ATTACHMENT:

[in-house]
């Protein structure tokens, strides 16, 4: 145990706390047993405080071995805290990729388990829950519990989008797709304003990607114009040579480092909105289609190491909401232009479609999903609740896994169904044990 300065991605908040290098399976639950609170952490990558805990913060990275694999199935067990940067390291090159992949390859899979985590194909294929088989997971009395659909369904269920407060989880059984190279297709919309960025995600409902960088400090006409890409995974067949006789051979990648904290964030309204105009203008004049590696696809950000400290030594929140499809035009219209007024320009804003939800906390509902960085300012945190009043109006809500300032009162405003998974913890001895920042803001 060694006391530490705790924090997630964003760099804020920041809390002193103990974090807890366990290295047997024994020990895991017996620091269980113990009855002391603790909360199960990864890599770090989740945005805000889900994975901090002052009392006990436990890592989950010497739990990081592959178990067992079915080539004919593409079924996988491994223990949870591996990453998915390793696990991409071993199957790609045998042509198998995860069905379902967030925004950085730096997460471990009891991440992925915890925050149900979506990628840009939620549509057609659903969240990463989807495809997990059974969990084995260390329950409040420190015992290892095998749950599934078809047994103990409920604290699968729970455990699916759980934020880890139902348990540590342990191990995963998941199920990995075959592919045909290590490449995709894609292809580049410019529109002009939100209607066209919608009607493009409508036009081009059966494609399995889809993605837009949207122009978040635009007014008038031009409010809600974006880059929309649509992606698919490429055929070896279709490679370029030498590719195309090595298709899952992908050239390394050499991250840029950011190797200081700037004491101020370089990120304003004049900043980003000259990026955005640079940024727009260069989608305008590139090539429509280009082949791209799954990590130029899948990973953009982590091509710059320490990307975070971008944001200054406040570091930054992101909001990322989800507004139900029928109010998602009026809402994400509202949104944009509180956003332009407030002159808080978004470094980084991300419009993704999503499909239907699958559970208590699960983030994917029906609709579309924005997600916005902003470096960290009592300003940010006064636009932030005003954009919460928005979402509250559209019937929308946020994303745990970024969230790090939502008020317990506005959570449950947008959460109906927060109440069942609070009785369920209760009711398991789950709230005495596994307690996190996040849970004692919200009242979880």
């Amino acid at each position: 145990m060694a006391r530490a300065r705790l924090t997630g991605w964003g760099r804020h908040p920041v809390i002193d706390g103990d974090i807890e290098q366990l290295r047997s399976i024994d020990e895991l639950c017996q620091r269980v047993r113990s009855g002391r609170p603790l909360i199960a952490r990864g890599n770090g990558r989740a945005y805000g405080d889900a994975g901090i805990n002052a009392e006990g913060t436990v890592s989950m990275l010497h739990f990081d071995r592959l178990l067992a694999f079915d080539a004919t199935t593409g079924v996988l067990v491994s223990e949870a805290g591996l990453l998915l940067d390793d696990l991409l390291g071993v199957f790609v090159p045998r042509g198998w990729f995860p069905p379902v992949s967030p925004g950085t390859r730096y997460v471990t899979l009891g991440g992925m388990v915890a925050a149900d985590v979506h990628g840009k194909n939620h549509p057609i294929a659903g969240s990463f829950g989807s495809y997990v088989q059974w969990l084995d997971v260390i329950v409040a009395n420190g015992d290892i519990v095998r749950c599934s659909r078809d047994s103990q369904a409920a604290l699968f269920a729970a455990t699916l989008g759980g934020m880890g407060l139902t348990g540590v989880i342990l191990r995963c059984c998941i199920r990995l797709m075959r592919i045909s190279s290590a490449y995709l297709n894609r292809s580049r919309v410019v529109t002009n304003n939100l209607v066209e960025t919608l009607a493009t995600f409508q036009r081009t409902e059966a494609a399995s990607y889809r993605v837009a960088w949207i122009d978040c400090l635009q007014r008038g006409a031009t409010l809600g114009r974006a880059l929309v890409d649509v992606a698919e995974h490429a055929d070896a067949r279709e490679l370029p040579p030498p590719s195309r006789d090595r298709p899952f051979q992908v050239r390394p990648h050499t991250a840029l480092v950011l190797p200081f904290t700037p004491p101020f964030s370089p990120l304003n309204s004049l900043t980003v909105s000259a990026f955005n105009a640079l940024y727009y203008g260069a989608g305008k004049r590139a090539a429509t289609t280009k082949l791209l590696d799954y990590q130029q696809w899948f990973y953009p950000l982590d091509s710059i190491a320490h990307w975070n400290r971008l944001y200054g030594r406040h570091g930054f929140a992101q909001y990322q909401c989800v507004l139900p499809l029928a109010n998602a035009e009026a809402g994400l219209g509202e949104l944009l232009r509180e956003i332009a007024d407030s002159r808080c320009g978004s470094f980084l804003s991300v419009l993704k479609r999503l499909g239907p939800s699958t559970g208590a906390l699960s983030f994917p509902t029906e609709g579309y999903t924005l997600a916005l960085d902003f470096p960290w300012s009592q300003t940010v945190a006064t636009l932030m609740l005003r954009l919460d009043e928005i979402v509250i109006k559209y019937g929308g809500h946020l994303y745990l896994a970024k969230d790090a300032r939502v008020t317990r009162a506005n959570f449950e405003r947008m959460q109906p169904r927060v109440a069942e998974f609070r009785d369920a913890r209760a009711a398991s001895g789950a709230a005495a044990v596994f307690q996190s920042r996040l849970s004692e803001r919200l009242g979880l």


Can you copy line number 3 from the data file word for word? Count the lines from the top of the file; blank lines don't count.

């Amino acid at each position: 145990m060694a006391r530490a300065r705790l924090t997630g991605w964003g760099r804020h908040p920041v809390i002193d706390g103990d974090i807890e290098q366990l290295r047997s399976i024994d020990e895991l639950c017996q620091r269980v047993r113990s009855g002391r609170p603790l909360i199960a952490r990864g890599n770090g990558r989740a945005y805000g405080d889900a994975g901090i805990n002052a009392e006990g913060t436990v890592s989950m990275l010497h739990f990081d071995r592959l178990l067992a694999f079915d080539a004919t199935t593409g079924v996988l067990v491994s223990e949870a805290g591996l990453l998915l940067d390793d696990l991409l390291g071993v199957f790609v090159p045998r042509g198998w990729f995860p069905p379902v992949s967030p925004g950085t390859r730096y997460v471990t899979l009891g991440g992925m388990v915890a925050a149900d985590v979506h990628g840009k194909n939620h549509p057609i294929a659903g969240s990463f829950g989807s495809y997990v088989q059974w969990l084995d997971v260390i329950v409040a009395n420190g015992d290892i519990v095998r749950c599934s659909r078809d047994s103990q369904a409920a604290l699968f269920a729970a455990t699916l989008g759980g934020m880890g407060l139902t348990g540590v989880i342990l191990r995963c059984c998941i199920r990995l797709m075959r592919i045909s190279s290590a490449y995709l297709n894609r292809s580049r919309v410019v529109t002009n304003n939100l209607v066209e960025t919608l009607a493009t995600f409508q036009r081009t409902e059966a494609a399995s990607y889809r993605v837009a960088w949207i122009d978040c400090l635009q007014r008038g006409a031009t409010l809600g114009r974006a880059l929309v890409d649509v992606a698919e995974h490429a055929d070896a067949r279709e490679l370029p040579p030498p590719s195309r006789d090595r298709p899952f051979q992908v050239r390394p990648h050499t991250a840029l480092v950011l190797p200081f904290t700037p004491p101020f964030s370089p990120l304003n309204s004049l900043t980003v909105s000259a990026f955005n105009a640079l940024y727009y203008g260069a989608g305008k004049r590139a090539a429509t289609t280009k082949l791209l590696d799954y990590q130029q696809w899948f990973y953009p950000l982590d091509s710059i190491a320490h990307w975070n400290r971008l944001y200054g030594r406040h570091g930054f929140a992101q909001y990322q909401c989800v507004l139900p499809l029928a109010n998602a035009e009026a809402g994400l219209g509202e949104l944009l232009r509180e956003i332009a007024d407030s002159r808080c320009g978004s470094f980084l804003s991300v419009l993704k479609r999503l499909g239907p939800s699958t559970g208590a906390l699960s983030f994917p509902t029906e609709g579309y999903t924005l997600a916005l960085d902003f470096p960290w300012s009592q300003t940010v945190a006064t636009l932030m609740l005003r954009l919460d009043e928005i979402v509250i109006k559209y019937g929308g809500h946020l994303y745990l896994a970024k969230d790090a300032r939502v008020t317990r009162a506005n959570f449950e405003r947008m959460q109906p169904r927060v109440a069942e998974f609070r009785d369920a913890r209760a009711a398991s001895g789950a709230a005495a044990v596994f307690q996190s920042r996040l849970s004692e803001r919200l009242g979880l």